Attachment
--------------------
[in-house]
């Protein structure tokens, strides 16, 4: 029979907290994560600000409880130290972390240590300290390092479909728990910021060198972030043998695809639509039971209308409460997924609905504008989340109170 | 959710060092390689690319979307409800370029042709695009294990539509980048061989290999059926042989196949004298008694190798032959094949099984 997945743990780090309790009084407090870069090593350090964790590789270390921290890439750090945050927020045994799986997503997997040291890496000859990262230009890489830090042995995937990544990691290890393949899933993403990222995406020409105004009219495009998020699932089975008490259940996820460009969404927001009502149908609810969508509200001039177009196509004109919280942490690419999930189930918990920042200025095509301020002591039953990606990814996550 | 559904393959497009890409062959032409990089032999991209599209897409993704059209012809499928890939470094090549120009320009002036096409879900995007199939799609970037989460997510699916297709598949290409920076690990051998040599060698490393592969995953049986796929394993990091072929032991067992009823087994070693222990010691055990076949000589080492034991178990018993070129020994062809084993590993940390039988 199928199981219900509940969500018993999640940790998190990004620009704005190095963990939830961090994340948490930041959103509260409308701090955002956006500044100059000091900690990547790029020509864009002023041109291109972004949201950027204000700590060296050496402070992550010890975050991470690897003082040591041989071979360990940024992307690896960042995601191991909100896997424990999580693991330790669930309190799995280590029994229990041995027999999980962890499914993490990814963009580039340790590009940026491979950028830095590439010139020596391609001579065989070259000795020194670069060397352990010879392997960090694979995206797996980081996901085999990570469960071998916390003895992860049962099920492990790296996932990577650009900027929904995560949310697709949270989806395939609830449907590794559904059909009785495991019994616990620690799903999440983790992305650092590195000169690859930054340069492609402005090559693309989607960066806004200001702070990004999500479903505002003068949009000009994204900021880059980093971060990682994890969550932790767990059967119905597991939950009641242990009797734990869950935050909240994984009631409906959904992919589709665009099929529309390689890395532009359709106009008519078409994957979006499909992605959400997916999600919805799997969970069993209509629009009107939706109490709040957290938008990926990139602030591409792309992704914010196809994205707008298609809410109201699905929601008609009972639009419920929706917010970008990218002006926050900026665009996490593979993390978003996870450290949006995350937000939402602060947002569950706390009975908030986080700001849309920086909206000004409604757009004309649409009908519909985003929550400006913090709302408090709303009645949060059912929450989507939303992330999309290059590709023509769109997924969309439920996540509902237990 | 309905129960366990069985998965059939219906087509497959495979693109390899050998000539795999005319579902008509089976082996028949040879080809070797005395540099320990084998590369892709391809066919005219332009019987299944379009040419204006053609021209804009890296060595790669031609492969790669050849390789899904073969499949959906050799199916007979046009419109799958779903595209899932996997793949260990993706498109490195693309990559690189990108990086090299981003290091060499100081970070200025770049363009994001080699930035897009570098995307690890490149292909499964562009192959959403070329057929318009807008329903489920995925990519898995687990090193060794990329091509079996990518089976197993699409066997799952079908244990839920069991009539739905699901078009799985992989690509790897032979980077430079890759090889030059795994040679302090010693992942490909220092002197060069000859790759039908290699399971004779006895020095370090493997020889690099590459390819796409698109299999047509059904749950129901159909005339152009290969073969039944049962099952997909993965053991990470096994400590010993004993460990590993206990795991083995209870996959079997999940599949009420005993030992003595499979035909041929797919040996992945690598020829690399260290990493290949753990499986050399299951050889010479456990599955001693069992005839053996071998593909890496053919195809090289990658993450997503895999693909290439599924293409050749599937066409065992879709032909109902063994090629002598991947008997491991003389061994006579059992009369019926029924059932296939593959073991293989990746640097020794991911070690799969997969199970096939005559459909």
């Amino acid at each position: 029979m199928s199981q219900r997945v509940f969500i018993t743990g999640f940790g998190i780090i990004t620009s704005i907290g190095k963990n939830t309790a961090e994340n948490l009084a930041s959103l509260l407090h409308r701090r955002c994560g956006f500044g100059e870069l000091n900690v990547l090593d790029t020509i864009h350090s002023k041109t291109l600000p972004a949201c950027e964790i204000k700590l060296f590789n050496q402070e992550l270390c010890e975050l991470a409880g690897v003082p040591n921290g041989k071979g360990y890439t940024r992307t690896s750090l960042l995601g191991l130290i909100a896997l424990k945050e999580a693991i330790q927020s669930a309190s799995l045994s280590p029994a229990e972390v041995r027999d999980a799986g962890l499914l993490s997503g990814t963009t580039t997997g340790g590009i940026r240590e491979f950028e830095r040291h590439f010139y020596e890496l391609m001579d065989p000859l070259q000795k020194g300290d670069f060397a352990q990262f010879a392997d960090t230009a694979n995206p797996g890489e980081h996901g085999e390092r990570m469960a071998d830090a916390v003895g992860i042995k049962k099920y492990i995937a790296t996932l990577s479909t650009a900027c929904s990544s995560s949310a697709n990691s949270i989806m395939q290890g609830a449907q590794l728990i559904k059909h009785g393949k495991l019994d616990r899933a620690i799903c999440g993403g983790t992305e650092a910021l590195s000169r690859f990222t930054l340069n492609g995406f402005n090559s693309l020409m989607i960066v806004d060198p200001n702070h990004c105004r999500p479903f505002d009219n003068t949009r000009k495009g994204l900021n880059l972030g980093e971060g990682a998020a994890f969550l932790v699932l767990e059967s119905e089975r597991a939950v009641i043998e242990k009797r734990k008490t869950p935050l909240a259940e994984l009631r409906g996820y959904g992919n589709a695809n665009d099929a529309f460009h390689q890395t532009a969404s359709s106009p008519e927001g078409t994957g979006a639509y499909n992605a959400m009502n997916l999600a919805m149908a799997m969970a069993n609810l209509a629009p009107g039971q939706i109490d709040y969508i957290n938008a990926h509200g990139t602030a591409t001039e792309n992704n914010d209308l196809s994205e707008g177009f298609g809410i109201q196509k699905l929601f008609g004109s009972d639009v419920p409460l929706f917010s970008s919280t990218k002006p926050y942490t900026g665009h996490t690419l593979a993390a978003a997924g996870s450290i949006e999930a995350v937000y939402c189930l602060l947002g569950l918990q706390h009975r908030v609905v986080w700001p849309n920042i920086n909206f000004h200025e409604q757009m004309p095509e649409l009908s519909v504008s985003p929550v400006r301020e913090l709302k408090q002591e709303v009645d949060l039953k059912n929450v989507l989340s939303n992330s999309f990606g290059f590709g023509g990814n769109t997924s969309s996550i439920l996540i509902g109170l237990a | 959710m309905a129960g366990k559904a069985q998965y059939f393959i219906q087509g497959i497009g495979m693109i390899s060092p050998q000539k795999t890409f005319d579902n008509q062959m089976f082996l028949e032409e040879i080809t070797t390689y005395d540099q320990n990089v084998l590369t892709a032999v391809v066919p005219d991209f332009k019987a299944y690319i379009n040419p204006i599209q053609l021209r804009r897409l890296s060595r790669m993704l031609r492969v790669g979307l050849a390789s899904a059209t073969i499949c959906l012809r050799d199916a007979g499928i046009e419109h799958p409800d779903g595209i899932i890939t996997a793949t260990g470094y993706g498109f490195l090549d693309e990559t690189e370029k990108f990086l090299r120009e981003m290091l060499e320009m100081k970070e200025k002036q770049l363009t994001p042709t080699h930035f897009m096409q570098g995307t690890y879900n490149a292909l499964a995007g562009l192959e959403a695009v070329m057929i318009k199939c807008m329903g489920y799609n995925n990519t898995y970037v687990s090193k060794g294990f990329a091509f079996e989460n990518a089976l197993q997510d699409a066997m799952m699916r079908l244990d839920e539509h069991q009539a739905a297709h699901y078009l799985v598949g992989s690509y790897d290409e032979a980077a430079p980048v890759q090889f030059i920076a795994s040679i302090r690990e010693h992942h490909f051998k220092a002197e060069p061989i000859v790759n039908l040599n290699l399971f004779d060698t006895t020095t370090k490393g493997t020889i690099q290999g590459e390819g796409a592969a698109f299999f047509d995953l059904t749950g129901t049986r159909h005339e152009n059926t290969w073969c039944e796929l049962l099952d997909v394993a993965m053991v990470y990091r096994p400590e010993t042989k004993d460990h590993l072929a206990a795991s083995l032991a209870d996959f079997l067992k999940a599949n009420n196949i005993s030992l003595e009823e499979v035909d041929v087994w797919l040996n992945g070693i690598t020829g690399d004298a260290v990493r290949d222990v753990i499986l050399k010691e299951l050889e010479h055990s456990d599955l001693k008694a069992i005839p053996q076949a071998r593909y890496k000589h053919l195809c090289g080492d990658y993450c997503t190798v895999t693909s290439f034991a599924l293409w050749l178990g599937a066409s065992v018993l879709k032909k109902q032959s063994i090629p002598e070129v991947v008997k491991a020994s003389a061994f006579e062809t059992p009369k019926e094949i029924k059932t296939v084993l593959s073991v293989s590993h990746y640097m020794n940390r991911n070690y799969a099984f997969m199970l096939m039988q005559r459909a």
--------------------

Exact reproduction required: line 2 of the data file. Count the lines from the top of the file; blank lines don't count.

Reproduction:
């Protein structure tokens, strides 16, 4: 029979907290994560600000409880130290972390240590300290390092479909728990910021060198972030043998695809639509039971209308409460997924609905504008989340109170 | 959710060092390689690319979307409800370029042709695009294990539509980048061989290999059926042989196949004298008694190798032959094949099984 997945743990780090309790009084407090870069090593350090964790590789270390921290890439750090945050927020045994799986997503997997040291890496000859990262230009890489830090042995995937990544990691290890393949899933993403990222995406020409105004009219495009998020699932089975008490259940996820460009969404927001009502149908609810969508509200001039177009196509004109919280942490690419999930189930918990920042200025095509301020002591039953990606990814996550 | 559904393959497009890409062959032409990089032999991209599209897409993704059209012809499928890939470094090549120009320009002036096409879900995007199939799609970037989460997510699916297709598949290409920076690990051998040599060698490393592969995953049986796929394993990091072929032991067992009823087994070693222990010691055990076949000589080492034991178990018993070129020994062809084993590993940390039988 199928199981219900509940969500018993999640940790998190990004620009704005190095963990939830961090994340948490930041959103509260409308701090955002956006500044100059000091900690990547790029020509864009002023041109291109972004949201950027204000700590060296050496402070992550010890975050991470690897003082040591041989071979360990940024992307690896960042995601191991909100896997424990999580693991330790669930309190799995280590029994229990041995027999999980962890499914993490990814963009580039340790590009940026491979950028830095590439010139020596391609001579065989070259000795020194670069060397352990010879392997960090694979995206797996980081996901085999990570469960071998916390003895992860049962099920492990790296996932990577650009900027929904995560949310697709949270989806395939609830449907590794559904059909009785495991019994616990620690799903999440983790992305650092590195000169690859930054340069492609402005090559693309989607960066806004200001702070990004999500479903505002003068949009000009994204900021880059980093971060990682994890969550932790767990059967119905597991939950009641242990009797734990869950935050909240994984009631409906959904992919589709665009099929529309390689890395532009359709106009008519078409994957979006499909992605959400997916999600919805799997969970069993209509629009009107939706109490709040957290938008990926990139602030591409792309992704914010196809994205707008298609809410109201699905929601008609009972639009419920929706917010970008990218002006926050900026665009996490593979993390978003996870450290949006995350937000939402602060947002569950706390009975908030986080700001849309920086909206000004409604757009004309649409009908519909985003929550400006913090709302408090709303009645949060059912929450989507939303992330999309290059590709023509769109997924969309439920996540509902237990 | 309905129960366990069985998965059939219906087509497959495979693109390899050998000539795999005319579902008509089976082996028949040879080809070797005395540099320990084998590369892709391809066919005219332009019987299944379009040419204006053609021209804009890296060595790669031609492969790669050849390789899904073969499949959906050799199916007979046009419109799958779903595209899932996997793949260990993706498109490195693309990559690189990108990086090299981003290091060499100081970070200025770049363009994001080699930035897009570098995307690890490149292909499964562009192959959403070329057929318009807008329903489920995925990519898995687990090193060794990329091509079996990518089976197993699409066997799952079908244990839920069991009539739905699901078009799985992989690509790897032979980077430079890759090889030059795994040679302090010693992942490909220092002197060069000859790759039908290699399971004779006895020095370090493997020889690099590459390819796409698109299999047509059904749950129901159909005339152009290969073969039944049962099952997909993965053991990470096994400590010993004993460990590993206990795991083995209870996959079997999940599949009420005993030992003595499979035909041929797919040996992945690598020829690399260290990493290949753990499986050399299951050889010479456990599955001693069992005839053996071998593909890496053919195809090289990658993450997503895999693909290439599924293409050749599937066409065992879709032909109902063994090629002598991947008997491991003389061994006579059992009369019926029924059932296939593959073991293989990746640097020794991911070690799969997969199970096939005559459909």